Integrated production of edible mushrooms (pleurotus hk-37 and coprinus cinereus) and biogas from mixed solid sisal wastes.

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University of Dar es Salaam
Sisal fibre production in Tanzania uses only 2% of the plant and the remaining 98% of the biomass is waste. Although a threat to the environment, sisal wastes represent unexploited bio-resource that can be transformed into valuable bio-products. However, due to scantiness of innovative technologies and their adoption for production of valuable products, the waste remains underutilized and is disposed of improperly leading to environmental pollution. This study was therefore undertaken to establish suitable technological strategies for utilization of mixed solid sisal waste fractions namely sisal boles/stems (SB) and sisal leaf decortication residues (SL) for production of edible mushrooms and biogas. Although rich in organic matter, their fibrous nature and low nitrogen content limit the anaerobic digestion (AD) process. Mushroom cultivation prior to AD was included as an innovative way of alleviating these limitations. The suitability of mixed sisal wastes for mushroom cultivation was assessed with white rot basidiomycetous fungi namely; Coprinus cinereus and Pleurotus HK-37 on cow dung manure supplemented formulations. Biological efficiencies (BE) in the range of 7-64% were obtained for various formulations with the two mushrooms. Examination of lignocellulolytic enzymes profiles during mushroom growth revealed laccase to be predominant and highly expressed during full mycelia colonization compared to fruiting phase, whereas lignin peroxidase exhibited characteristic wave-like patterns with the highest peaks observed during full mycelia colonization and soon after first flush harvests. Carboxy-methyl cellulase activities were low in the vegetative phase, increased sharply after the first flush when pinheads appeared to initiate fruit body formation and declined during mushroom harvesting. Contrarily, xylanase activities were high during mycelia colonization phase and declined during the first primordia and fruiting body formation phases. For pectinase, activities increased during full mycelia colonization, followed by a characteristic wave-like pattern. The spent mushroom substrates (SMS) after mushroom cultivation were subsequently used for biogas production using batch bioreactors. AD of SMS gave higher biogas production compared to the controls in most cases up to the second flush harvest. Methane yields obtained (286-300 L/KgVSadded) indicated that SMS after the second mushroom flush still contained considerable organic matter to support AD. For microbial biomass immobilization, fish scales were used as methanogenic biofilm carriers during AD of SMS leachate in semi-batch bioreactor. For C. cinereus SMS leachate, highest chemical oxygen demand (COD) removal of around 62.1% was obtained with an OLR of less than 12.0 g COD/L/d where the highest mean methane yield of 30 ±8L/kgCODdegraded was achieved. For P. HK-37 SMS leachate, the highest COD removal of 71.48% was observed at OLR of 6.28 gCOD/L/d and a methane yield of 23L/kgCODdegraded obtained. This study has established an integrated process for the production of mushrooms and biogas from mixed solid sisal waste fractions. Sisal boles/stems were proven to be potential novel substrates for both mushroom cultivation and biogas production. The most suitable substrate formulations for both C. cinereus and P. HK-37cultivation were SL:SB (25:75) and SL:SB (50:50) supplemented with 20% and 30% cow dung manure, respectively. Essential baseline data for use in future research at pilot scale for AD of SMS to biogas is presented.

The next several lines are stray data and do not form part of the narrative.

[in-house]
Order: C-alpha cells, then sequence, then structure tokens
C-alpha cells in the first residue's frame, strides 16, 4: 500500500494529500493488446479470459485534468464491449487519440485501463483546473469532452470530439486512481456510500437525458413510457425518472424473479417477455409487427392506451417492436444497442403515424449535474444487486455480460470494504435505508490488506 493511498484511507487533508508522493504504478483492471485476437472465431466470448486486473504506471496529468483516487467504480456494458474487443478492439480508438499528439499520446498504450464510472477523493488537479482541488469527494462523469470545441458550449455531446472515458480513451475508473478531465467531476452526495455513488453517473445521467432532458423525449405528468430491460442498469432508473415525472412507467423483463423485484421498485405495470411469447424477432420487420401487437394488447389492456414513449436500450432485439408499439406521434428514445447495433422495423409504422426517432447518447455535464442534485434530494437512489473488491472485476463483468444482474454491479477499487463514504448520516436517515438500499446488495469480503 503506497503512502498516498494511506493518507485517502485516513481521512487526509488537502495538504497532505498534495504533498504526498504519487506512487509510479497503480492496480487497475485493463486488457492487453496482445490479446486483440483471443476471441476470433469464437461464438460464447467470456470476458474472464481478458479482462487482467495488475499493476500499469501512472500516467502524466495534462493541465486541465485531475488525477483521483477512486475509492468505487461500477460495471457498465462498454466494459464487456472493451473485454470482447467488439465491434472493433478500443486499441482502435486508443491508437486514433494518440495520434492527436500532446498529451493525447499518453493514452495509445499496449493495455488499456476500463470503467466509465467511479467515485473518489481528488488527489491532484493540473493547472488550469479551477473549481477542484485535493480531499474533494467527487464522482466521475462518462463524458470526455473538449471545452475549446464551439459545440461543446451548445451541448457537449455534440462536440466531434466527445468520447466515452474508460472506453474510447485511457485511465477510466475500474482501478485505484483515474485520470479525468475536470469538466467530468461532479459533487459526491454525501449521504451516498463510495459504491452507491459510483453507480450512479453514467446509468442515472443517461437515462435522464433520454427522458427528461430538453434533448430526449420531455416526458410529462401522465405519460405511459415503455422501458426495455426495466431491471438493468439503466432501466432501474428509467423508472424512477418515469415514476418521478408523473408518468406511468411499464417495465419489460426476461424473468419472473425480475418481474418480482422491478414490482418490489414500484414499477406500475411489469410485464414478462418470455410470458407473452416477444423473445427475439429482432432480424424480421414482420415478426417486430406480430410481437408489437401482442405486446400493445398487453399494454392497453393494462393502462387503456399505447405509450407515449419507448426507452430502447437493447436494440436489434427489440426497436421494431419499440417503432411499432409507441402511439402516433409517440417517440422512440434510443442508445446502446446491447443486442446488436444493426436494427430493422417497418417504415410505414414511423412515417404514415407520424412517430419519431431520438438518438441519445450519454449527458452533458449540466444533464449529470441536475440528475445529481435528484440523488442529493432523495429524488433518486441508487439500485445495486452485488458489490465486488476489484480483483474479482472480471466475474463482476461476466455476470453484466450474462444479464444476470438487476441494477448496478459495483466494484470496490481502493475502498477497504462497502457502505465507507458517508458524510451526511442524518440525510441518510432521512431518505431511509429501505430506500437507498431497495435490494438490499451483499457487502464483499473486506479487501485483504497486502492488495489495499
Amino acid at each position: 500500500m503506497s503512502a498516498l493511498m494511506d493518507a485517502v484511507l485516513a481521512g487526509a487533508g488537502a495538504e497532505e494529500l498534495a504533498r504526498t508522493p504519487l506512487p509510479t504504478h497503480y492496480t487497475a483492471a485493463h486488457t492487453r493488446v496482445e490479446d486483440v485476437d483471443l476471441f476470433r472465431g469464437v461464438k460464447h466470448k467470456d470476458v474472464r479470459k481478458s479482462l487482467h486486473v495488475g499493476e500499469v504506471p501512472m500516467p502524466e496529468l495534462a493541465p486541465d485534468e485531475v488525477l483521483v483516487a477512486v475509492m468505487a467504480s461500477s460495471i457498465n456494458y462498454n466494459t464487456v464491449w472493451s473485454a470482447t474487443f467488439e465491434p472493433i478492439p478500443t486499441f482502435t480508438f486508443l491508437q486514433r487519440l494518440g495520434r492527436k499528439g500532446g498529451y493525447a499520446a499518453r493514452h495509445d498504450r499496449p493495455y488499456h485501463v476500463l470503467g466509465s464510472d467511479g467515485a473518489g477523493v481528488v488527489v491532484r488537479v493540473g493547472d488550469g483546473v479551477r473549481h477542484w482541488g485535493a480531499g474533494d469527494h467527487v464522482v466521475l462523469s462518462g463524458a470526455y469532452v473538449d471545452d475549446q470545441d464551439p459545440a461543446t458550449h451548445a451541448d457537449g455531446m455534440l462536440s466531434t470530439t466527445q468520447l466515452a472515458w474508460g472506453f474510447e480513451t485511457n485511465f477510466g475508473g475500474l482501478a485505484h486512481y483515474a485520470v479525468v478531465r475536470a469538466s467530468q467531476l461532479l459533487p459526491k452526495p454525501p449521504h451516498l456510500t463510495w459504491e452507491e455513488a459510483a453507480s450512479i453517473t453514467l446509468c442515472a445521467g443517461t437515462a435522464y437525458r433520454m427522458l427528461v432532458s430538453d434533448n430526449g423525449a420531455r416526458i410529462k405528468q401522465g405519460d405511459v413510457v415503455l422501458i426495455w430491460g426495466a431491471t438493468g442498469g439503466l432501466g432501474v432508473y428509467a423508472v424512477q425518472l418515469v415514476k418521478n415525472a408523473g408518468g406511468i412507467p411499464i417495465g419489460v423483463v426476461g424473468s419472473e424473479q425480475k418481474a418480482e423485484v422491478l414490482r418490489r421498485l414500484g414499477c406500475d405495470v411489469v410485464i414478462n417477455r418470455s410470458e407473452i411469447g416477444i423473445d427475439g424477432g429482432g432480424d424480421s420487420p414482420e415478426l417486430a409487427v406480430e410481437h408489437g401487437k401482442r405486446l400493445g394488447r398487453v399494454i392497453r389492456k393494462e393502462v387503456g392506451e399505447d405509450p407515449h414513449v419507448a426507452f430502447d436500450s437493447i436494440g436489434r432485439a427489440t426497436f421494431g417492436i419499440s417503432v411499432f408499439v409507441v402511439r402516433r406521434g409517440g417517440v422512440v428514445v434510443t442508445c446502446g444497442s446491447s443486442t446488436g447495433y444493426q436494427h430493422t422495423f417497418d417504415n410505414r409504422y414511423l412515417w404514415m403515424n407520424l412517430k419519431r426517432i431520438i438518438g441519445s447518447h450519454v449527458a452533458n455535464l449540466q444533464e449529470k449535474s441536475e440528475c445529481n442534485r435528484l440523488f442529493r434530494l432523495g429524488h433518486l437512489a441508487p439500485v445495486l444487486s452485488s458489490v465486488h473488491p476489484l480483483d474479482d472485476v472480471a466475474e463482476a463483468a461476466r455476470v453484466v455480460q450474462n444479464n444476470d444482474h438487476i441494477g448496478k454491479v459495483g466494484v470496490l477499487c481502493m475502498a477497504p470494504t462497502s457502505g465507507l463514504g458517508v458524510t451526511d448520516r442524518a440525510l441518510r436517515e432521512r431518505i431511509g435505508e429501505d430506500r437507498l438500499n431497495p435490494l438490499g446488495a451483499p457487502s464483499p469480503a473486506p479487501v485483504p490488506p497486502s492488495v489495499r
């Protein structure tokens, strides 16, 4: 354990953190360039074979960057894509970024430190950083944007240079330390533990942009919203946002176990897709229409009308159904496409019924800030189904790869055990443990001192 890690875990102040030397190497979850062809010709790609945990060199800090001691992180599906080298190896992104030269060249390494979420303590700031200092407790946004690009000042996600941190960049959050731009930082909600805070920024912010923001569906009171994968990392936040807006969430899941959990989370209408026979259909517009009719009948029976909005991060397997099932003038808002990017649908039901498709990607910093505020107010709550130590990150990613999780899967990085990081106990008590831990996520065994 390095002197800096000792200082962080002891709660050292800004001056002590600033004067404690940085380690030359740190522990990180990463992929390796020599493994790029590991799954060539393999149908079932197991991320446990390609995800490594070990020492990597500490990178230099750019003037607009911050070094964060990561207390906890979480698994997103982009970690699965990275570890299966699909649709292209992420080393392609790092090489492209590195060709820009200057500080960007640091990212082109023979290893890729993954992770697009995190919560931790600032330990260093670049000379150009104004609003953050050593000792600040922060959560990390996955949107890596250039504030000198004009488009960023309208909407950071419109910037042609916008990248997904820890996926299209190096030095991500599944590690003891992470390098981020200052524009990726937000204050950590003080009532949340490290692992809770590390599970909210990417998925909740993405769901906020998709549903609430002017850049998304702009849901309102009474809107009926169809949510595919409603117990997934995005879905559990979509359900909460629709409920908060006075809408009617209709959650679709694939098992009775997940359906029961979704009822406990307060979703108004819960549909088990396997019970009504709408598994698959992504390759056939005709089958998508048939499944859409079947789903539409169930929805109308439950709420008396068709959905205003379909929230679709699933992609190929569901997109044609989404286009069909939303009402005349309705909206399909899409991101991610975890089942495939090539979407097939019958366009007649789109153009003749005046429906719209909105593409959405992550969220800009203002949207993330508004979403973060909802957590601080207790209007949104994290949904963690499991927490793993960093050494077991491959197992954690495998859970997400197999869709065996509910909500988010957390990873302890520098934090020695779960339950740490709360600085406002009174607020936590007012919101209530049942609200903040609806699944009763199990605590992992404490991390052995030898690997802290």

Available in print form, East Africana Collection, Dr. Wilbert Chagula Library, Class mark (THS EAF QK617.T34R39)
Edible mushrooms, Biogas, Solid sisal waste, Sisal fibre production, Tanzania
Raymond, P. (2018). Integrated production of edible mushrooms (pleurotus hk-37 and coprinus cinereus) and biogas from mixed solid sisal wastes. Doctoral dissertation, University of Dar es Salaam.